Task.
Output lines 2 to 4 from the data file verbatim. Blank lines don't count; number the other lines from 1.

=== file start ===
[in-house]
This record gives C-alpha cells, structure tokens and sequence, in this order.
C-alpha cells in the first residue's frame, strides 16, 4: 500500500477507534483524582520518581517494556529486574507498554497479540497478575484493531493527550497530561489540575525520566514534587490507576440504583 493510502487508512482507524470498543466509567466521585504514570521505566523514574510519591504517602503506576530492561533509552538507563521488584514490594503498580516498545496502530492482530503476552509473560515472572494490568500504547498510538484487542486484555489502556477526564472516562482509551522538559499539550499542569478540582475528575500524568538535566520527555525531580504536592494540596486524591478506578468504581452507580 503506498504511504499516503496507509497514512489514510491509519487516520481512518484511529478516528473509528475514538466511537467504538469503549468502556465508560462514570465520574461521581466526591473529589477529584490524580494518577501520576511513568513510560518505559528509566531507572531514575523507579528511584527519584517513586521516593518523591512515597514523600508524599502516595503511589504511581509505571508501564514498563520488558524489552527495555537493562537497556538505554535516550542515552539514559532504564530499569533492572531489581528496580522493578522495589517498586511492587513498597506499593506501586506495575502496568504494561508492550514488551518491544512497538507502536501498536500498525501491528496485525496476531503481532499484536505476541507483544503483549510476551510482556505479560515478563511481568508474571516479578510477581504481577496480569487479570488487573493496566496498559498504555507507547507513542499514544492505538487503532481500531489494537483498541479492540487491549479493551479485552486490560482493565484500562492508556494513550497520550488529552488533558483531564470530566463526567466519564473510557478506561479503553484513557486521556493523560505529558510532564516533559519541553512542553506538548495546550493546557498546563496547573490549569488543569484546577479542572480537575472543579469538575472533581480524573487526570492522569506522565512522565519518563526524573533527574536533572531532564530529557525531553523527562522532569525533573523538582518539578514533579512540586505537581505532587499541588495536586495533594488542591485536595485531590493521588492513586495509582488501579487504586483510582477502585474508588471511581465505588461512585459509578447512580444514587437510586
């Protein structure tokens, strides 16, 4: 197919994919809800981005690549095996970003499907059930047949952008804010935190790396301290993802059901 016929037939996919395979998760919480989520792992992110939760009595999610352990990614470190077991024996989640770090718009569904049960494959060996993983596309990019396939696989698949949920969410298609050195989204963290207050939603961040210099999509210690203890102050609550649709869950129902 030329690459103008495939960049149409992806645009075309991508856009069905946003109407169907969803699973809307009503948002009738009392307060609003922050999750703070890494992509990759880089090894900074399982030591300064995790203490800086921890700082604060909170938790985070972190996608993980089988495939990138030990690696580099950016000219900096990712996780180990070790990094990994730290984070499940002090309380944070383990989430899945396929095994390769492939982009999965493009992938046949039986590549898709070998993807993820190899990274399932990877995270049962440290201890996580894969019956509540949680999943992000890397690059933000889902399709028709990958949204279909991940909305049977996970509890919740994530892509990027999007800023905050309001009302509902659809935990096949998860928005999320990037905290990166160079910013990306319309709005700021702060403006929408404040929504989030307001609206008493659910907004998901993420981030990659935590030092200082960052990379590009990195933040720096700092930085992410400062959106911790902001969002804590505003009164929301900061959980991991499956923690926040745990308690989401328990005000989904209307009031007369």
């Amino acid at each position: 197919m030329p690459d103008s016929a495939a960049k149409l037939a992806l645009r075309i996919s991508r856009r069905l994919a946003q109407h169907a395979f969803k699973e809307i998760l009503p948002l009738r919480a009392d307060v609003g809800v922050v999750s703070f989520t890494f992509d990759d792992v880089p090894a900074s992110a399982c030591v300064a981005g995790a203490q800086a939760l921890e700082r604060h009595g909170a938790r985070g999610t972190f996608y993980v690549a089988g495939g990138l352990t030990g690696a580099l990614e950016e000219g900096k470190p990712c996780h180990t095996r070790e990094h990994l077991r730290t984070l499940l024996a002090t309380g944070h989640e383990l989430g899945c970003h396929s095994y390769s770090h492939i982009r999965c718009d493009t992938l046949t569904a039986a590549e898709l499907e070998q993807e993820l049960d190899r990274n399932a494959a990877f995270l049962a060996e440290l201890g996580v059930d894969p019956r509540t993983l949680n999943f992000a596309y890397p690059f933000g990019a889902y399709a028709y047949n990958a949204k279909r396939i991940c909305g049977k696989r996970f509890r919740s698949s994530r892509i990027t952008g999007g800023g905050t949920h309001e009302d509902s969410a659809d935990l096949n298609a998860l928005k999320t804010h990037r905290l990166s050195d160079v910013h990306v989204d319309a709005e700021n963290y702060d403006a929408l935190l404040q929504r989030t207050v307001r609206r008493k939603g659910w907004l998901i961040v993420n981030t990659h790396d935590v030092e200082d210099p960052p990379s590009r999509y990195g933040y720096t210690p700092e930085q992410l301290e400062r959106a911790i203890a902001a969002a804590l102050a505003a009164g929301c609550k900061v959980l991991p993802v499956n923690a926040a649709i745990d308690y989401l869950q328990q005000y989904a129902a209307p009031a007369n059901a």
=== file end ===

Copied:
This record gives C-alpha cells, structure tokens and sequence, in this order.
C-alpha cells in the first residue's frame, strides 16, 4: 500500500477507534483524582520518581517494556529486574507498554497479540497478575484493531493527550497530561489540575525520566514534587490507576440504583 493510502487508512482507524470498543466509567466521585504514570521505566523514574510519591504517602503506576530492561533509552538507563521488584514490594503498580516498545496502530492482530503476552509473560515472572494490568500504547498510538484487542486484555489502556477526564472516562482509551522538559499539550499542569478540582475528575500524568538535566520527555525531580504536592494540596486524591478506578468504581452507580 503506498504511504499516503496507509497514512489514510491509519487516520481512518484511529478516528473509528475514538466511537467504538469503549468502556465508560462514570465520574461521581466526591473529589477529584490524580494518577501520576511513568513510560518505559528509566531507572531514575523507579528511584527519584517513586521516593518523591512515597514523600508524599502516595503511589504511581509505571508501564514498563520488558524489552527495555537493562537497556538505554535516550542515552539514559532504564530499569533492572531489581528496580522493578522495589517498586511492587513498597506499593506501586506495575502496568504494561508492550514488551518491544512497538507502536501498536500498525501491528496485525496476531503481532499484536505476541507483544503483549510476551510482556505479560515478563511481568508474571516479578510477581504481577496480569487479570488487573493496566496498559498504555507507547507513542499514544492505538487503532481500531489494537483498541479492540487491549479493551479485552486490560482493565484500562492508556494513550497520550488529552488533558483531564470530566463526567466519564473510557478506561479503553484513557486521556493523560505529558510532564516533559519541553512542553506538548495546550493546557498546563496547573490549569488543569484546577479542572480537575472543579469538575472533581480524573487526570492522569506522565512522565519518563526524573533527574536533572531532564530529557525531553523527562522532569525533573523538582518539578514533579512540586505537581505532587499541588495536586495533594488542591485536595485531590493521588492513586495509582488501579487504586483510582477502585474508588471511581465505588461512585459509578447512580444514587437510586
């Protein structure tokens, strides 16, 4: 197919994919809800981005690549095996970003499907059930047949952008804010935190790396301290993802059901 016929037939996919395979998760919480989520792992992110939760009595999610352990990614470190077991024996989640770090718009569904049960494959060996993983596309990019396939696989698949949920969410298609050195989204963290207050939603961040210099999509210690203890102050609550649709869950129902 030329690459103008495939960049149409992806645009075309991508856009069905946003109407169907969803699973809307009503948002009738009392307060609003922050999750703070890494992509990759880089090894900074399982030591300064995790203490800086921890700082604060909170938790985070972190996608993980089988495939990138030990690696580099950016000219900096990712996780180990070790990094990994730290984070499940002090309380944070383990989430899945396929095994390769492939982009999965493009992938046949039986590549898709070998993807993820190899990274399932990877995270049962440290201890996580894969019956509540949680999943992000890397690059933000889902399709028709990958949204279909991940909305049977996970509890919740994530892509990027999007800023905050309001009302509902659809935990096949998860928005999320990037905290990166160079910013990306319309709005700021702060403006929408404040929504989030307001609206008493659910907004998901993420981030990659935590030092200082960052990379590009990195933040720096700092930085992410400062959106911790902001969002804590505003009164929301900061959980991991499956923690926040745990308690989401328990005000989904209307009031007369």